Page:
I'm Sarah.

Fermented foods weren't always on my radar for health.

My relationship with fermented foods didn’t start with sauerkraut and bratwursts at Oktoberfest or sipping on chilled kombucha at backyard patio parties.

Neither did my four-year nutrition degree or dietetic internship turn my course towards fermentation.

I finally woke to my oblivion when I realized my dire need of ferments for function.

Fermenting foods began a way for recovery from chronic fatigue syndrome, psoriasis, acne, and several food sensitivities.

Why I use ferments for function

In my chronic fatigue days, I felt my body breaking down and my skin screaming out. I responded with fermented foods, among other therapies.

My body demanded more nutrients; I gave it fermented veggies. I was flooded with excess toxins; I gave it fermented beetroot juice. Inflammation crossed the line from helpful to harmful; I gave it shots of fermented turmeric. Oxidative stress in my body tipped into high gear; I gave it antioxidant-rich salsa.

Fermented foods also supported the microbial battle waring inside my gut. Each forkful of ferments and each sip of fermented drinks delivered new fleets of microbial troops that joined the battalion against harmful microbes. It’s a constant battle. Still, as long as the good microbes outnumber the bad guys, I’m in a good place.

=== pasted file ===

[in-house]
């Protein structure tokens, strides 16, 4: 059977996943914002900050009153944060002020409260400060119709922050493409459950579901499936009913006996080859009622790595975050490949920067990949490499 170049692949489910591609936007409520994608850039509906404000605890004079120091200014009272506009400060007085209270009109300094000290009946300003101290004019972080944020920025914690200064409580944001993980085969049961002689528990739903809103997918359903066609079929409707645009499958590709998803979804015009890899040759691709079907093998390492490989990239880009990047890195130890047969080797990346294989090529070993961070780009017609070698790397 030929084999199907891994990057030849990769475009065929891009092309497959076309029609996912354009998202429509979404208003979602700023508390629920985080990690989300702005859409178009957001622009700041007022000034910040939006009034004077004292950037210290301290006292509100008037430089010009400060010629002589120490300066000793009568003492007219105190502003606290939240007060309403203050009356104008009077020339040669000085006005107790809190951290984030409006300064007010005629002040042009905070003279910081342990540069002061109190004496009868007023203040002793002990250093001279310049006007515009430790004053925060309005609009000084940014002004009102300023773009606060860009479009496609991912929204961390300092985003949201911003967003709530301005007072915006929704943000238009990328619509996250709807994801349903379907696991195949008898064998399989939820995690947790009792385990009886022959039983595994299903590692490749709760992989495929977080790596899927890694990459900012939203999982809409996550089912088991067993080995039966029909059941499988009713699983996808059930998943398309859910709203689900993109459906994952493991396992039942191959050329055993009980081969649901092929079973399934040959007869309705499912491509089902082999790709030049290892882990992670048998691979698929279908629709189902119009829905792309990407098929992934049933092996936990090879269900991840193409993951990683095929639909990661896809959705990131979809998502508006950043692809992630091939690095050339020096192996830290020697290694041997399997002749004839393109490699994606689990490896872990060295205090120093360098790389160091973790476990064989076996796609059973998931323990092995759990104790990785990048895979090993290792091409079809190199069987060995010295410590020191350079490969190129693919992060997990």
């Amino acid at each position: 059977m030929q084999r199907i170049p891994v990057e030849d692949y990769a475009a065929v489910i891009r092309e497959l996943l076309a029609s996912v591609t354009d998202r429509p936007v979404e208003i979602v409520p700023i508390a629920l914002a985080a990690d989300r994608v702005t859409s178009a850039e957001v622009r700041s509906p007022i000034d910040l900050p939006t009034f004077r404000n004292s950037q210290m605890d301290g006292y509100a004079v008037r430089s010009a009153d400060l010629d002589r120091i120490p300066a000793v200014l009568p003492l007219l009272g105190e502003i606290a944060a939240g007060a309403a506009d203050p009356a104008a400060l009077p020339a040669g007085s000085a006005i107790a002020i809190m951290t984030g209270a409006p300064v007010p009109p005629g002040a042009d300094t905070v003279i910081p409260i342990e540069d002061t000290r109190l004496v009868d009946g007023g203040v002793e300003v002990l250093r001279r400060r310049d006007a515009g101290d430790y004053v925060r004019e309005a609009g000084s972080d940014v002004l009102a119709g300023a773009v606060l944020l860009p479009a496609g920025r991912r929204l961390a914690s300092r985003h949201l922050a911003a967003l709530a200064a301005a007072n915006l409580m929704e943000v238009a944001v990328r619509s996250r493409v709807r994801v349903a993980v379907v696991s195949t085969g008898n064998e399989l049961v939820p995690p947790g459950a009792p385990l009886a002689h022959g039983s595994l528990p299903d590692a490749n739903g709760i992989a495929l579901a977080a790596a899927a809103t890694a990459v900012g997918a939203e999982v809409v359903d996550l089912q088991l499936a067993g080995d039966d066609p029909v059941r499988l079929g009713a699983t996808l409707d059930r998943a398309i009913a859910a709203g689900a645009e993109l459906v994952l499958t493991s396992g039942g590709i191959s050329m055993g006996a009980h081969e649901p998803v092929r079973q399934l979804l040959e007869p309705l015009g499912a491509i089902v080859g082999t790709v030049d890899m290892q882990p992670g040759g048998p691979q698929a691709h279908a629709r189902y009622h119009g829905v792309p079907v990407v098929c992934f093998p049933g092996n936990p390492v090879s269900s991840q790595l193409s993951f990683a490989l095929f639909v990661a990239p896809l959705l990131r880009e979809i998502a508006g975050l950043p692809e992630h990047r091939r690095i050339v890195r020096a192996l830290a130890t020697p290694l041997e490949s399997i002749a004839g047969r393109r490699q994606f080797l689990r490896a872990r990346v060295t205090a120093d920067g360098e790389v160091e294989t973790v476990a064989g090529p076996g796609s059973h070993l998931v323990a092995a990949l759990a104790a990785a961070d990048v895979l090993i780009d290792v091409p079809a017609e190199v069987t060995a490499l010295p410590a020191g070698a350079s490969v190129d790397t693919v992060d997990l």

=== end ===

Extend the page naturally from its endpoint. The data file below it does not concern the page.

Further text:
Reclaiming my health over 3 years took every ounce of nutrition I could find from foods that agreed with me. Fermentation put nutrition, healing compounds, and microbes on a different level of health compared to non-fermented raw foods.

Additionally, fermented food helped me lock in the bounty inside freshly picked vegetables to enjoy long after shovels and spade forks, rubber boots and straw hats were stored away for the winter. Come January and April, I enjoy the harvest afresh, albeit with a tinge of tang.

Having made a 180-degree recovery back to health, I am using my 4-year nutrition degree, one-year dietetic internship, clinical experience, and yearly mandatory continuing education to connect the dots between fermented foods and human health – or what I like to call ferment and function.

In classes I strive to teach health keeners and fermentation enthusiasts about the wonderful world of ferments for flavour and therapeutic benefits. My fermentation classes first taunt the taste buds, then speak to health of the body and land.

When I’m not enthralled by connecting fermented foods, the gut, and nearly every other system in the body, you’ll find me exploring creation in awe of the Creator and in thankfulness for recovering my life.